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How one scientist is looking to beat cancer by first growing it in a lab

December 2, 2021


For the month of December, Sinai Health Foundation is shining a spotlight on three young scientists who are shaping the future of care as part of their work with the Lunenfeld-Tanenbaum Research Institute. The first scientist in our Research Wrap-Up series is Connor Yanchus, a graduate student in the Daniel Schramek lab at the LTRI.

For Connor Yanchus, decoding what makes a deadly cancer tick requires the perfect model.

In the world of basic science, a “model” is an animal or organism bred in a lab to have a specific disease or condition. Models are developed so scientists can determine why illness occurs in the first place and identify therapeutic vulnerabilities.

Yanchus first joined the Lunenfeld-Tanenbaum Research Institute (LTRI) in 2015 as a graduate student from the University of Toronto. The 28-year-old was recruited into the lab of Daniel Schramek, whose research focuses on leveraging functional genomics to make major advances in understanding a variety of human cancers, including brain, breast, head and neck, lung and pancreatic.

“In grad school, we had the opportunity to rotate and spend some time in different labs,” Yanchus said. “When I first met Daniel, he was just starting his lab and when I saw the scientific projects he wanted to pursue and how impactful they could be, it was an easy decision. We have access to some of the most sophisticated gene-editing technology in the world.”

As a graduate student, Yanchus chose to focus on building models for low-grade glioma, a form of brain cancer that’s often difficult to treat. Patients with this cancer tend to be younger, in their 30s and 40s, and tumours often grow undetected for years before a person experiences any symptoms.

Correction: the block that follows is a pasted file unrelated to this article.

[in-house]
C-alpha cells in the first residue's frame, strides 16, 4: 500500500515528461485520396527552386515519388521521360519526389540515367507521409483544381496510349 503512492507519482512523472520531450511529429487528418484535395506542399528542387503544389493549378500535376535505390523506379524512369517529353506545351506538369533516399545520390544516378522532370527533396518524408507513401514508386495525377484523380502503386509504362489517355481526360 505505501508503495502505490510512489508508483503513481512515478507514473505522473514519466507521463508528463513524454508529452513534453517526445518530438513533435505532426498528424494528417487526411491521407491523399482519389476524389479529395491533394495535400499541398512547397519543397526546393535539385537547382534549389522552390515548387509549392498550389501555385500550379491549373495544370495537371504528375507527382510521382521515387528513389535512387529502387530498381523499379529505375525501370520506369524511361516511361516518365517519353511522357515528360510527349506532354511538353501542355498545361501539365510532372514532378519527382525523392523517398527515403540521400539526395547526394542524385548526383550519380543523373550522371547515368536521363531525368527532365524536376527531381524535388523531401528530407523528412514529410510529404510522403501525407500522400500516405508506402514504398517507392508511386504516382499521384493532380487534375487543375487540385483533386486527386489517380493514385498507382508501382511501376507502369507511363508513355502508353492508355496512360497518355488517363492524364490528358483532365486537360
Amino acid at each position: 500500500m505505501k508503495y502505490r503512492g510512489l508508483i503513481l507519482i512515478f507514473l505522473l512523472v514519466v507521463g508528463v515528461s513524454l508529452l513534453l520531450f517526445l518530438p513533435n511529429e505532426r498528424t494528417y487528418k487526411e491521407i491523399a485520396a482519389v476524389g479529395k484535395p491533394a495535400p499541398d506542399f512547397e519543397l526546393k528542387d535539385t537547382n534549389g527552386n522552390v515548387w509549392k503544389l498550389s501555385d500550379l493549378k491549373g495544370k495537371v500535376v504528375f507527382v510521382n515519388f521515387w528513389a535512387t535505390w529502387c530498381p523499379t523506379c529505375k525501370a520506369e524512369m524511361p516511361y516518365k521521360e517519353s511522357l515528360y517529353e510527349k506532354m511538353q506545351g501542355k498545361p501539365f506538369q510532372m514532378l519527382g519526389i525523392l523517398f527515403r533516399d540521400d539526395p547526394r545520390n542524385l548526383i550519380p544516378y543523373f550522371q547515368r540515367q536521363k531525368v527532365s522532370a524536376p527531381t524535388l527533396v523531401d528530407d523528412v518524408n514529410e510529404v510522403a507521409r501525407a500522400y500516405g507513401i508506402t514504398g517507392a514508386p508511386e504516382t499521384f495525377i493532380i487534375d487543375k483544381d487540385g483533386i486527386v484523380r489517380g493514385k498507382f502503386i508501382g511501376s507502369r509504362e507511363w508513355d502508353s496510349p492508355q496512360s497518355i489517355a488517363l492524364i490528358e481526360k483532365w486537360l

Animal models are essential in biological research and are often the first step in the scientific process of discovering new treatments for the most devastating diseases. However, replicating the precise genetic mutations that cause this form of cancer to occur has been the primary focus - and challenge - of his early scientific career.

“One of the issues with studying low-grade glioma is that there are no great model systems,” Yanchus said. “There have been several attempts to build models of this disease, but many of these either do not develop tumours or include mutations not typically found in low grade glioma patients, so their relevance is questionable.”

Part of the challenge with models for this particular brain cancer is that the genetic alphabet is only made up of four different characters, while each individual’s DNA contains 3.2 billion characters. Searching for the variable character causing this genetic mutation was akin to finding a needle in a haystack. So, the Schramek lab focused on a single letter change within this 3.2 billion, which increases the likelihood of developing low grade glioma by 600 per cent.

“This mutation occurs in an uncharacterized and non-coding section of the genome, so it has been quite difficult to study,” Yanchus explained.

Schramek and Yanchus set out to generate an accurate model of low-grade glioma, containing mutations that are only found in patients. They generated this model using CRISPR, a gene editing technology, and packaging it into viral particles that were injected into a developing mouse brain. The team also created a mouse with this single letter change and found that it greatly accelerated glioma development.

Yanchus said they have not only built the first model incorporating this single letter change, but also alongside collaborators in the Mayo Clinic, they uncovered the first molecular evidence of how this letter change works to impact glioma growth.

“It can be exhausting, but it’s well worth it when you get that result you’ve been anticipating,” Yanchus said.

Yanchus said he’s submitted a paper on their findings and hopes to graduate in 2022.

 

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